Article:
The idea of being the guardians of the rug really resonated with me, since we scrapbookers are, in a way, the guardians of our family stories for future generations. The designs of these rugs, and the craftsmanship in making them are part of the fabric of that tribal family’s story. To us they just look like pretty designs, but they are full of symbolism and meaning for those by whom and for whom they were woven. In the same way our scrapbooks might be just a collection of images to a stranger, but for us and our families they capture moments in our lives in a format that can be passed to our children and their children.

Here are a couple of pages I have made about our experience, using the newest Classic Blueprint Collections from p2P and Panstoria. The kits used are Fayette Designs I Love You This Much Bundle, and Cottage Arts Linen and Lace Page Pak. Fonts used are Saginaw, KG Payphone, Return to Sender and KG Strawberry Limeade.


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20 Responses to Blog: Guardians of a dying art (pardon the pun)

  1. Karen Jones says:

    What a fascinating story!

  2. Sandy says:

    This is such a beautiful story. I too wish we could hear more stories like this. It is so hard to constantly hear about the violence in the world. If we start with the small, positive lessons they will grow.

  3. Mary says:

    Thanks for educating my and teaching me something new and fascinating. Loved the journaling and your bringing the words to life.

  4. Kaye Rhodes says:

    Fascinating and your rug is magnificent!

  5. Billie J says:

    I love your story. We were in Turkey a few years ago and I could kick myself now for not buying a rug. We saw a demonstration of the process of making a silk rug…from the silk worm to the rug. It was fascinating. I did buy a pillow cover made from a “recycled” wool rug. It is beautiful and the craftsmanship is remarkable. My grandparents were from the Moldova area of Russia and I have a small rug my grandmother made…spinning the wool from their sheep, dying and weaving the rug. It is just a loosely woven throw rug…but I cherish it.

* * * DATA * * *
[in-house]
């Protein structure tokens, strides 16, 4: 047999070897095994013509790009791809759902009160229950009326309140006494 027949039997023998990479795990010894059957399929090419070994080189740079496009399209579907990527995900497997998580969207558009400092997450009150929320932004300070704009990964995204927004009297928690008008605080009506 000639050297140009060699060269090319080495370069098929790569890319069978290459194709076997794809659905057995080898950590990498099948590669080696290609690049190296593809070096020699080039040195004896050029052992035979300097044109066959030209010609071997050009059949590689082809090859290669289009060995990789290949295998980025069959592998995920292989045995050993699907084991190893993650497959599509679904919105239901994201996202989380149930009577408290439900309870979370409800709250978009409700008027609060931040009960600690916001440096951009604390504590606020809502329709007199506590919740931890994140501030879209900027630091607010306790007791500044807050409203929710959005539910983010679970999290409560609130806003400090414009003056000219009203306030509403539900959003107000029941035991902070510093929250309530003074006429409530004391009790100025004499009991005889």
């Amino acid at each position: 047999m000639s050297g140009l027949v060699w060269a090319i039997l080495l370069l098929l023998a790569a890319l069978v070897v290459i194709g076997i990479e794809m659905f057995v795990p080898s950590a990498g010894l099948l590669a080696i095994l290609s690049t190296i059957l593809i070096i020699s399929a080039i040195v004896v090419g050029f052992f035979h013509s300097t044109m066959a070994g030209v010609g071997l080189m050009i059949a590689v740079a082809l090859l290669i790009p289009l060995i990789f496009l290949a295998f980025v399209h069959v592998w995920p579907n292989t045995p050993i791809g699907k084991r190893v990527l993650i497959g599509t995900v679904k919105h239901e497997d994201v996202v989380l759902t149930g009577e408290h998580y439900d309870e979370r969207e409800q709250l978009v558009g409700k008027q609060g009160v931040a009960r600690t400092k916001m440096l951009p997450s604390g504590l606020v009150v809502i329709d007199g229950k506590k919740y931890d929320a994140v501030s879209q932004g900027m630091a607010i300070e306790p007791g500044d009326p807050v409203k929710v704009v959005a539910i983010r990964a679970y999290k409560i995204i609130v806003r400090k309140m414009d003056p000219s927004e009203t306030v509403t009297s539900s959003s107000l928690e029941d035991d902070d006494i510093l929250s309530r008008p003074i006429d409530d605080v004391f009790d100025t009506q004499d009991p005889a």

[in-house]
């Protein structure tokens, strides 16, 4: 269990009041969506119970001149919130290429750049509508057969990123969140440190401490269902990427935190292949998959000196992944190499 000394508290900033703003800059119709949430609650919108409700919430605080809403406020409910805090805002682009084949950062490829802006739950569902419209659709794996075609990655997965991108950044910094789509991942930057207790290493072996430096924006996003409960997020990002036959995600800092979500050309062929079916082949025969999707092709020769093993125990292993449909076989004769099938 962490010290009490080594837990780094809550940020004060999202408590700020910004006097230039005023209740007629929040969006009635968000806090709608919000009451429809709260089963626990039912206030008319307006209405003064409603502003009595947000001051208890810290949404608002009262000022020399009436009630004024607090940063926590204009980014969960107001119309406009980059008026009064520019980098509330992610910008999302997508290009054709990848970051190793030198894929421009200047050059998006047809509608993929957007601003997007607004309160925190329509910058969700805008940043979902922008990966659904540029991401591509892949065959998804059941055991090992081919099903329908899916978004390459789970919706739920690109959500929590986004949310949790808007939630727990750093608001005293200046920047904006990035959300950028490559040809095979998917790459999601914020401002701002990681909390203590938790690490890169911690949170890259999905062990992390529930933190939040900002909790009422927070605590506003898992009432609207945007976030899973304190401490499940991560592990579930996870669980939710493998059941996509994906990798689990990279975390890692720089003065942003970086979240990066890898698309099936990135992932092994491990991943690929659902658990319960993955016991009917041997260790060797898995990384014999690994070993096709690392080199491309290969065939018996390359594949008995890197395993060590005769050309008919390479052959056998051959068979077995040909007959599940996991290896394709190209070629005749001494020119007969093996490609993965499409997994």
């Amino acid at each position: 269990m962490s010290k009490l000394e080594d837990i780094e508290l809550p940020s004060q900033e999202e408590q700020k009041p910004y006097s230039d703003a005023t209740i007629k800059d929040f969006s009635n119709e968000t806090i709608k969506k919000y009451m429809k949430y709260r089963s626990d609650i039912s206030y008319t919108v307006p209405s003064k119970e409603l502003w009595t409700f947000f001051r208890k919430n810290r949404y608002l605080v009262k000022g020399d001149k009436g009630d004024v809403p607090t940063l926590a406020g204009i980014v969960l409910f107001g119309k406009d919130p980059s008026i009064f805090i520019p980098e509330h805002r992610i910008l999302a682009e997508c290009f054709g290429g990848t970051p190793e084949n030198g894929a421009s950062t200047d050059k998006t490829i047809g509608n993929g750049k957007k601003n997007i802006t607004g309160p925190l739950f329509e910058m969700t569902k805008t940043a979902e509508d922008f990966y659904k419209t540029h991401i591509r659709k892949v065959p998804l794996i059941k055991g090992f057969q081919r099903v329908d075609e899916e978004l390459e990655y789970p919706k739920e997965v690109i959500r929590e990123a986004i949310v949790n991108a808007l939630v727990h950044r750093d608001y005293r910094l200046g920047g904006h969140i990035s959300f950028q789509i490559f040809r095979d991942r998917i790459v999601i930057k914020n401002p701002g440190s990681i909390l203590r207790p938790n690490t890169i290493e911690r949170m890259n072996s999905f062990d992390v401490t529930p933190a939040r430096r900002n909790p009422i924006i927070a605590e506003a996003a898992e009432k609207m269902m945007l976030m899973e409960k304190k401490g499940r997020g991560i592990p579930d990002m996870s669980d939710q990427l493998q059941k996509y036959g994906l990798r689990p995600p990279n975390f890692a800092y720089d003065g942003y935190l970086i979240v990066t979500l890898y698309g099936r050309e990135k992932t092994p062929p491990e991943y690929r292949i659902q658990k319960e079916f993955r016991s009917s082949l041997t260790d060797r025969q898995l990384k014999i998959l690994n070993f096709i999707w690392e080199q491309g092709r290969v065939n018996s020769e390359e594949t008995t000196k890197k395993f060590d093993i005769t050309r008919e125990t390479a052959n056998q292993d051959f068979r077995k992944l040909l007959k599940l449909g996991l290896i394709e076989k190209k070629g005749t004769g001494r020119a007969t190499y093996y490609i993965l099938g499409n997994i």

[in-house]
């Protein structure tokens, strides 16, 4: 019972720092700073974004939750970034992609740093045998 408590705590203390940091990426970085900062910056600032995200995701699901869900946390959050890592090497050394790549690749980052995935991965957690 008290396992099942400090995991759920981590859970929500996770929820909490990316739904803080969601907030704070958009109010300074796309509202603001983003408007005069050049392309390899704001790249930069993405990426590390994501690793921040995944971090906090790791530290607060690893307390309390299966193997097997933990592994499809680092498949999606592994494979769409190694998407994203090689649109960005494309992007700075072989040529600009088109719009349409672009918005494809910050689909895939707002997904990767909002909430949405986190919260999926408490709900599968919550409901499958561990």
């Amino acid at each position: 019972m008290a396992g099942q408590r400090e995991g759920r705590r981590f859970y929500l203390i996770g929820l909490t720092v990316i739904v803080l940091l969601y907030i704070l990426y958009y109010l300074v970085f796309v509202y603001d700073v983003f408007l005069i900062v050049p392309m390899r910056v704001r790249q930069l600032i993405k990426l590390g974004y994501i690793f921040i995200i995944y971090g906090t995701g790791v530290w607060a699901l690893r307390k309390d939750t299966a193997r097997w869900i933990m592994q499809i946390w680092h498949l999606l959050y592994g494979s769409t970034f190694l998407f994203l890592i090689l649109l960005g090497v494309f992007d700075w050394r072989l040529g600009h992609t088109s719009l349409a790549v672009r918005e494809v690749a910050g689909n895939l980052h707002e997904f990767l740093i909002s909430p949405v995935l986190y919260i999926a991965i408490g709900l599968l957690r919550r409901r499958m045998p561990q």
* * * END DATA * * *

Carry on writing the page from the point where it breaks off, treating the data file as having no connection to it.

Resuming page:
6. sistersunshine says:

    Shelley, Peace & joy. Just one question, will you pick out a rug for me? I need one to cover the hardwood floors in our ancestral home (6 generations have lived here). Or do I need to come to Qatar and pick my own. Funny how you write about just what I need to know about. *U* Kathleen

  7. Deanna Emmert says:

    Fascinating…you mentioned Afghanistan and my immediate thought was war. I wish we could hear more stories, instead, like yours in this blog. It makes the world seem less violent of a place.

  8. Tameka says:

    Great blog Shelley. I know you talked about it during our meeting. But it was so awesome to read all of the fine details. BTW, the title of the blog just drew me in. Loved it.

  9. Liz Propst says:

    Shelley….your rug is wonderful. Reading this post makes me so sad that the two times in my life I have walked past places selling rugs we almost ran because we had heard how pushy the sellers were. I should have been more open because it sounds like I missed a treat!! Thanks for sharing

  10. Lindie says:

    What a super story. I love the way you journal it and document this. I am sure you learned a lot, I did just reading your story. Thanks for sharing. I always learn something when I read your blogs. Take care and be safe.